• Take the 2013 Family History Writing Challenge this February and begin my personal memoir, the second in the series;
  • Read, read, read... 
  1. Currently I am reading The Gravedigger's Daughter, by Joyce Carol Oates;
  2. The next book I'd like to read, also by Oates, is  A Widow's Story: A Memoir;
  3. ????

  • Continue blogging and journaling my progress at least three times per week. 

Any more than this would be a completely unrealistic expectation...and even this will take daily diligence to move me along to the next phase of writing. I hope you'll take the time to critique my list, and perhaps even share your own goals for the year to come!

Friday, December 28, 2012

The Mystery of Samuel Windley, alias Samuel Keach: Analysis of Document #19

In the spirit of discovering who each of these men were who had shared bits of Sergeant Isaac Carter's life, and who had come forth to testify on his behalf for a Civil War Pension, I began my search for Samuel Keach with a search on and on Fold3.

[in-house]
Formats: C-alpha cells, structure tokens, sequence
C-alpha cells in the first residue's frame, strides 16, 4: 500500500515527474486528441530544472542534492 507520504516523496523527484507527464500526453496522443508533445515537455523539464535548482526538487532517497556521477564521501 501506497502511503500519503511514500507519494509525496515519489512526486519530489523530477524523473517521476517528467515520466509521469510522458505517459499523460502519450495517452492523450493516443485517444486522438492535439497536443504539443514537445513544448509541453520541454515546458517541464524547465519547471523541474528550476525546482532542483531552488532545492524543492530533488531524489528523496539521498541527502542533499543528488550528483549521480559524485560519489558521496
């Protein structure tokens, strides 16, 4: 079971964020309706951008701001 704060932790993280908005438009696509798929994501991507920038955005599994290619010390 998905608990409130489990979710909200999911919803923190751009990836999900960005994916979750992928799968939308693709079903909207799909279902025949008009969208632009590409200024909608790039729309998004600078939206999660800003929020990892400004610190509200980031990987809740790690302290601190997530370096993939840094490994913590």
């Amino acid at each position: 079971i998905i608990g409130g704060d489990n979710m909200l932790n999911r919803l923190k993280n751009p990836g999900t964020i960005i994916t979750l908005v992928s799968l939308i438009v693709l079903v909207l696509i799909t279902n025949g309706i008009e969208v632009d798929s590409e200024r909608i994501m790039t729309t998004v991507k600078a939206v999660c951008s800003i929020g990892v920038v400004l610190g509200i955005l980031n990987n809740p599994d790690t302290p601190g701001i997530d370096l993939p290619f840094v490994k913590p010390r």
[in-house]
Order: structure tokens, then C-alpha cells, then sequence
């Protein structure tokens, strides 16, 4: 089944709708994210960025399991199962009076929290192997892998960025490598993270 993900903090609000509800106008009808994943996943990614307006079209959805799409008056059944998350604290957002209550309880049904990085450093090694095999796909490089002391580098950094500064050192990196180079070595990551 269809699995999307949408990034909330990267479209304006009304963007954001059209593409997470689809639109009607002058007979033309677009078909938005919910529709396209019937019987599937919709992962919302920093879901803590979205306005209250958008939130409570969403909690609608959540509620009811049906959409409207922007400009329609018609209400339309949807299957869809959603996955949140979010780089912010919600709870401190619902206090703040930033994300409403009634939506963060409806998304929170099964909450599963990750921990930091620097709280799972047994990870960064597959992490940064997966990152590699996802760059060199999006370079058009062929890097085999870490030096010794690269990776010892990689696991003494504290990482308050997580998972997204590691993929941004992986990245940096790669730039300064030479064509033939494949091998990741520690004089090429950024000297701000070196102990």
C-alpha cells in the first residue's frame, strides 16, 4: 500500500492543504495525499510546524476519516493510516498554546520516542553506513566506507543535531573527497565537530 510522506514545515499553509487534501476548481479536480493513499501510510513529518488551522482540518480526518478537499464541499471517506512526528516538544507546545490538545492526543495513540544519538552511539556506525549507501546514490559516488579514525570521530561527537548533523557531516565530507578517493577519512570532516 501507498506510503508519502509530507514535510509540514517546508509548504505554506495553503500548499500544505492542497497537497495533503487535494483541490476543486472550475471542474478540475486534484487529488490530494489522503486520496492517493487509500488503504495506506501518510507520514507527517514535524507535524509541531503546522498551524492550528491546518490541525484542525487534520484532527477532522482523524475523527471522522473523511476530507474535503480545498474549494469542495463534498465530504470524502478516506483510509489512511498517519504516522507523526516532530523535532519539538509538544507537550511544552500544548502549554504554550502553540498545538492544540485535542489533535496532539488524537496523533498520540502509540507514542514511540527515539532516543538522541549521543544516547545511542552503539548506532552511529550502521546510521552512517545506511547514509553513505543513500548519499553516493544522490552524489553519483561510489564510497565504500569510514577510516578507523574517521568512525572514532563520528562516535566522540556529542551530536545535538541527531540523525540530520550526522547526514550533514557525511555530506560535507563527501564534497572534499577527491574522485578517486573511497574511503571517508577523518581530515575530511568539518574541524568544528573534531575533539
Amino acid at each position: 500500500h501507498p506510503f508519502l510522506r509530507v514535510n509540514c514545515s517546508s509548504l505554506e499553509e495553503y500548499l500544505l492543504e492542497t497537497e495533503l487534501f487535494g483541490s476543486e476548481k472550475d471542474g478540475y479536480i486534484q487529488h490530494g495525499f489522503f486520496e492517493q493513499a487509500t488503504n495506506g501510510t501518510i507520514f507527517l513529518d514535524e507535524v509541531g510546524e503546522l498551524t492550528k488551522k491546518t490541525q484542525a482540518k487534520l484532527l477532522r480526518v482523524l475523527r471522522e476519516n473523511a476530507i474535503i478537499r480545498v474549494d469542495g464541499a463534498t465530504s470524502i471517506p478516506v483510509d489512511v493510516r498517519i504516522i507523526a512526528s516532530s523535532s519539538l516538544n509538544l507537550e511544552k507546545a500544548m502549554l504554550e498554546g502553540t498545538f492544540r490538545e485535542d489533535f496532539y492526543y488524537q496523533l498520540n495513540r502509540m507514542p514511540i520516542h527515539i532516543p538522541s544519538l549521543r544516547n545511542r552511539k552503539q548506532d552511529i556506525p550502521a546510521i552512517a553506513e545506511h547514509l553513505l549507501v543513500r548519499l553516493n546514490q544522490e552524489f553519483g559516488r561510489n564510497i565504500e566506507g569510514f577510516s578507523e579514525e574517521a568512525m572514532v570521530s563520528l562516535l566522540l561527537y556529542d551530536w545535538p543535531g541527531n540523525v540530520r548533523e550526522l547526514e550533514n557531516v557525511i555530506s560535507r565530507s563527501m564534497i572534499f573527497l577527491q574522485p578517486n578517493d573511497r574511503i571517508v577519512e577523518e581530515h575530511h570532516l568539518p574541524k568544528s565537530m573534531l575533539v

Surprisingly, only two documents surfaced:
  1. (4) U.S. Civil War Pension Index: General Index to Pension Files: 1861-1934, and
  2. (1) U.S. Colored Troops Military Service Records, 1861-1865.

Search Results Provided By
The No. 1 Source for Family History

Data Source: U.S., Civil War Pension Index: General Index to Pension Files, 1861-1934
Tue Dec 25 2012 16:53:22 GMT-0500 (Eastern Standard Time)

View RecordNameWidowState Filed
View RecordSamuel Keach Louisa KeachNorth Carolina
View RecordSamuel Windley
[Samuel Keach
Luvenine ReachNorth Carolina
View RecordSamuel Windley
[Samuel Keach
Louisa KeachNorth Carolina
View RecordSamuel Windley
[Samuel Keach
North Carolina

Looking at the screenshot of my search #1, I wondered about this surname, Windley. Often you will find a transcription error in indexing, or perhaps even an enumeration error where the name was spelled phonetically, based on the informant's accent or regional dialect. However, there's a large difference between Keach and Windley. The widow's name, Luvenine Reach, is identified immediately as a transcription error. Her name should read: Luvennie Keach. But in two documents listed, the widow's surname is recorded as Louisa Keach. The question is now whether this is a reporting/recording error, or if there are two widows.